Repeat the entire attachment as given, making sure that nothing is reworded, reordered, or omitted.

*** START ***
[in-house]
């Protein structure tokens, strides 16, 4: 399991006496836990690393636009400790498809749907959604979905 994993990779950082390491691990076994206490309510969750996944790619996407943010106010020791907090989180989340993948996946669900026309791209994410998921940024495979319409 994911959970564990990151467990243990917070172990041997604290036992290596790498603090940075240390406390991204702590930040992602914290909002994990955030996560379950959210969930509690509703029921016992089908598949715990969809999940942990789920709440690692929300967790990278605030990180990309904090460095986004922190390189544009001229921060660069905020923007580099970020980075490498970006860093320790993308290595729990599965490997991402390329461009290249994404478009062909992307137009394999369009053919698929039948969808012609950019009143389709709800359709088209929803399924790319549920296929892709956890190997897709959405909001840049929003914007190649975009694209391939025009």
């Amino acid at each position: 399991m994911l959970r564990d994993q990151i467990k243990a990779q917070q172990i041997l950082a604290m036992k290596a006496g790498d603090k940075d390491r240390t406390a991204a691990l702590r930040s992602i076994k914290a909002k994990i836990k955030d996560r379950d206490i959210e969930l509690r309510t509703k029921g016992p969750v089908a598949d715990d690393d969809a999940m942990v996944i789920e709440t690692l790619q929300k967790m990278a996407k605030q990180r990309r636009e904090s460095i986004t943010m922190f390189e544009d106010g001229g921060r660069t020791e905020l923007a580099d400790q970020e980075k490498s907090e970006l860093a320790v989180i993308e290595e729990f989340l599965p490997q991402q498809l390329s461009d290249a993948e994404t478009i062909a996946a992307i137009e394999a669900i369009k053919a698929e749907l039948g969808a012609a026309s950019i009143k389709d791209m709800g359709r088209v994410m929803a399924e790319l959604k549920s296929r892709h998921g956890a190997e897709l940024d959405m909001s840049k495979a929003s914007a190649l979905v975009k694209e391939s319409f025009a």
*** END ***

[in-house]
């Protein structure tokens, strides 16, 4: 399991006496836990690393636009400790498809749907959604979905 994993990779950082390491691990076994206490309510969750996944790619996407943010106010020791907090989180989340993948996946669900026309791209994410998921940024495979319409 994911959970564990990151467990243990917070172990041997604290036992290596790498603090940075240390406390991204702590930040992602914290909002994990955030996560379950959210969930509690509703029921016992089908598949715990969809999940942990789920709440690692929300967790990278605030990180990309904090460095986004922190390189544009001229921060660069905020923007580099970020980075490498970006860093320790993308290595729990599965490997991402390329461009290249994404478009062909992307137009394999369009053919698929039948969808012609950019009143389709709800359709088209929803399924790319549920296929892709956890190997897709959405909001840049929003914007190649975009694209391939025009």
């Amino acid at each position: 399991m994911l959970r564990d994993q990151i467990k243990a990779q917070q172990i041997l950082a604290m036992k290596a006496g790498d603090k940075d390491r240390t406390a991204a691990l702590r930040s992602i076994k914290a909002k994990i836990k955030d996560r379950d206490i959210e969930l509690r309510t509703k029921g016992p969750v089908a598949d715990d690393d969809a999940m942990v996944i789920e709440t690692l790619q929300k967790m990278a996407k605030q990180r990309r636009e904090s460095i986004t943010m922190f390189e544009d106010g001229g921060r660069t020791e905020l923007a580099d400790q970020e980075k490498s907090e970006l860093a320790v989180i993308e290595e729990f989340l599965p490997q991402q498809l390329s461009d290249a993948e994404t478009i062909a996946a992307i137009e394999a669900i369009k053919a698929e749907l039948g969808a012609a026309s950019i009143k389709d791209m709800g359709r088209v994410m929803a399924e790319l959604k549920s296929r892709h998921g956890a190997e897709l940024d959405m909001s840049k495979a929003s914007a190649l979905v975009k694209e391939s319409f025009a």